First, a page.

City manager hears sides of chicken zoning law issue

City manager hears sides of chicken zoning law issue

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Citizens made their cases clear at a Wednesday night meeting. Citizens made their cases clear at a Wednesday night meeting.
HUNTSVILLE, AL (WAFF) -

Huntsville residents sounded off Wednesday over proposed changes to city zoning laws that would open the door to chickens in city yards.

The city's Manager of Planning Administration, Marie Bostick, invited public discussion of the proposal and opened up the gathering with an acknowledgement that passions run high both for and against the idea.

Current Huntsville zoning prohibits chicken coops within 150 feet of any neighboring structure, effectively banning them in most of the city.

The ordinance under consideration would allow up to 3 chickens, hens only, as long as their coop is at least 10 feet from any property line.  It also mandates that chicken coops bet at least 12 square feet in size, 4 feet for each chicken.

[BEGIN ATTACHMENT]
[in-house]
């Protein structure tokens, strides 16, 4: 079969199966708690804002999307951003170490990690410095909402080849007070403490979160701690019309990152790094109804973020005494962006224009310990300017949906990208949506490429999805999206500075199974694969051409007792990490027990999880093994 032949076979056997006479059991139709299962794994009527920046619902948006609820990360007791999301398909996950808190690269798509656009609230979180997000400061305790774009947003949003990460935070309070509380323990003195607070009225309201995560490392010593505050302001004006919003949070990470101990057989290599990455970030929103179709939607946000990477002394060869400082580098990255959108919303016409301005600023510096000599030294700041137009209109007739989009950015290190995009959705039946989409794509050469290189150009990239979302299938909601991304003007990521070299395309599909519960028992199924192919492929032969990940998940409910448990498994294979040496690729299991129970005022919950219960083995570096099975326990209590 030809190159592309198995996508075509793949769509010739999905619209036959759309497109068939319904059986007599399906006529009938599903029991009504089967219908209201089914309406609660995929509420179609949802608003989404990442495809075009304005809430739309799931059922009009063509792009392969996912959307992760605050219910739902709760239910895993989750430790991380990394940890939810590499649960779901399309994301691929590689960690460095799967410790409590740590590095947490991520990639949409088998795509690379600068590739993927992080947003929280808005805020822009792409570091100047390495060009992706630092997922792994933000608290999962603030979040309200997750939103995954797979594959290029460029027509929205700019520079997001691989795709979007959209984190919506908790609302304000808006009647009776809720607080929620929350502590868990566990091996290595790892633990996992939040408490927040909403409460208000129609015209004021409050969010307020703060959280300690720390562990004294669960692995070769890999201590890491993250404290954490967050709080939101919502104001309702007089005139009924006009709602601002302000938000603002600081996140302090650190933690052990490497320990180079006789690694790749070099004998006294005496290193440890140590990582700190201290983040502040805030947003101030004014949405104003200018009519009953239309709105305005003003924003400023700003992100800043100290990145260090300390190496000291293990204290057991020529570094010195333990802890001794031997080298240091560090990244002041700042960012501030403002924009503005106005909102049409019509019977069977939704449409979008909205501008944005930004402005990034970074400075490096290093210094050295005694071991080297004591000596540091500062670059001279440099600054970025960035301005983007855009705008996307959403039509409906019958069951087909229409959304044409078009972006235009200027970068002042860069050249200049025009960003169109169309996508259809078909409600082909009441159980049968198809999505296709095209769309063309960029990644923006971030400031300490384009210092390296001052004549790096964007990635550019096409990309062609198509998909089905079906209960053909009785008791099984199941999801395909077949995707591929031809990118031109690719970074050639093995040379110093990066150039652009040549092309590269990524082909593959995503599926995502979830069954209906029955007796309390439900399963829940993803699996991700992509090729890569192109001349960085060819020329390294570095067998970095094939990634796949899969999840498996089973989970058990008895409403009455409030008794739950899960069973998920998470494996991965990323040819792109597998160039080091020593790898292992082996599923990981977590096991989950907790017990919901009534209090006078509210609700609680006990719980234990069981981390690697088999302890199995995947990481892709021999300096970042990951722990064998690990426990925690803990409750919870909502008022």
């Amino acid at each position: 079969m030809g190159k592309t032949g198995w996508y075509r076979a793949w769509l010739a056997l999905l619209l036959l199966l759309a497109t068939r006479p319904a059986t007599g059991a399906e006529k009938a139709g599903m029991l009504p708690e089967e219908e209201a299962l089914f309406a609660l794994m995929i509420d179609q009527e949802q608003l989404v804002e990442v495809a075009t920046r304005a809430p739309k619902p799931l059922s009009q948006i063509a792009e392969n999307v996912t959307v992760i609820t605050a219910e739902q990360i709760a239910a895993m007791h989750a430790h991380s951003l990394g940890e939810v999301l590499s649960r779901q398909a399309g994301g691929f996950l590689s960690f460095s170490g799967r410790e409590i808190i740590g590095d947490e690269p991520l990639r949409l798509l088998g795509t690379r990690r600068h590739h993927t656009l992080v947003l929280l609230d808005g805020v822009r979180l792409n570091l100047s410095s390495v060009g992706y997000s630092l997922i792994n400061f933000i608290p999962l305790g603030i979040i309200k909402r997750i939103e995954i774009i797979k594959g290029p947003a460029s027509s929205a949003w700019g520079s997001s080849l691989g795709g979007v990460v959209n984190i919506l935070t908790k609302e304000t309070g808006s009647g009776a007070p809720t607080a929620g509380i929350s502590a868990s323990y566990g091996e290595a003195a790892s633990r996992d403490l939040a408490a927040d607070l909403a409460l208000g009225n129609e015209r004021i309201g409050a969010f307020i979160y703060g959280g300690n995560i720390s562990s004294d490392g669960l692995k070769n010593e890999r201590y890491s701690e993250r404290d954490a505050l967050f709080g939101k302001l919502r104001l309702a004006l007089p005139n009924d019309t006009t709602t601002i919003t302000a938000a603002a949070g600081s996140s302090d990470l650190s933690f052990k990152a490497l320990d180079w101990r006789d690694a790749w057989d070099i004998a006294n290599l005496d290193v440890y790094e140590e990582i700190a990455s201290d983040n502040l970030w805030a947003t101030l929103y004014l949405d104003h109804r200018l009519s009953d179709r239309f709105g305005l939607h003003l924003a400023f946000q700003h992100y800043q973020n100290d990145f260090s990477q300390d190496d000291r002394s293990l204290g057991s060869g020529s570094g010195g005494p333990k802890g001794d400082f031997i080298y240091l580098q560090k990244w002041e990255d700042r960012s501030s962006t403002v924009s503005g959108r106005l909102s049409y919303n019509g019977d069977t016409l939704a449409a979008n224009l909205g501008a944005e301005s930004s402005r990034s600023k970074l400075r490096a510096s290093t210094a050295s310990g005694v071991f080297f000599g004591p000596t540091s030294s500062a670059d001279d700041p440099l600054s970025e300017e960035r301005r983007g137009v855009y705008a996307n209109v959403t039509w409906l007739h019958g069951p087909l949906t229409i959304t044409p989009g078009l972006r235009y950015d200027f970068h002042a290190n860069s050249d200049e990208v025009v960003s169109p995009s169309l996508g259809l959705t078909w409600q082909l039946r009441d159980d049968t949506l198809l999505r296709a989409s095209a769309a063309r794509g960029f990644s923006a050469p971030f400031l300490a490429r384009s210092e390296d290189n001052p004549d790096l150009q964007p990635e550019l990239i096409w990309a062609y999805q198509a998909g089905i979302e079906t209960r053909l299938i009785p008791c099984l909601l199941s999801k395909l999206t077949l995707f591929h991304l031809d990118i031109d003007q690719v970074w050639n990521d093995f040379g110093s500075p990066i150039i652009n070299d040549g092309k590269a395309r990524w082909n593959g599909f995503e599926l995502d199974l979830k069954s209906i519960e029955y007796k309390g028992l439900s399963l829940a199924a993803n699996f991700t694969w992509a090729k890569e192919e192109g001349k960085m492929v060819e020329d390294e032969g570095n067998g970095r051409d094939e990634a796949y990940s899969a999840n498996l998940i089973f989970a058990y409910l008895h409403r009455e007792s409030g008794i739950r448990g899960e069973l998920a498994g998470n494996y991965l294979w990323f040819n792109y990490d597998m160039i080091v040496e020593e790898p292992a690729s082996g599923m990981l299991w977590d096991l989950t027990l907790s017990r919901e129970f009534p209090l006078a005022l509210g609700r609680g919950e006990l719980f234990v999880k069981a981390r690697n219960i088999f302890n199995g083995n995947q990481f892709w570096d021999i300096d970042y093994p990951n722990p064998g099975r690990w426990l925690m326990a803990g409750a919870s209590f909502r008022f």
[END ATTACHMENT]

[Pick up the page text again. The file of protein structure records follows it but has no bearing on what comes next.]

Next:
Some city residents questioned how thoroughly the city could police a population of chickens in area yards when issues often rise already with violations involving dogs.  

"I live near chickens and it's not fun. Theyr'e loud. There's an odor. You can't leave your windows open. They're clucking and clacking. With or without a rooster, they're still noisy.   That's something I believe you should be free from," said resident Margaret Markin.

Mary Jayroe voiced her disapproval: "If parents want to show their children where eggs come from, the Burritt museium has all sorts of farm animals and chickens," she said.

For those in favor of the ordinance, residents reasoned with logic, saying the coops would be downscaled for the purposes of urbanization. 

"I think it's valuable to have a few chickens in your back yard if you're able to. I think if ten feet is the sticking point. It's encouraging for families to grow their own, have their own eggs," said Lee Ellenburg.

The city's proposed new chicken regulation will next go before the city planning commission, probably in December, said Bostick.  If it's approved, the city council would then take it up early next year, she said.

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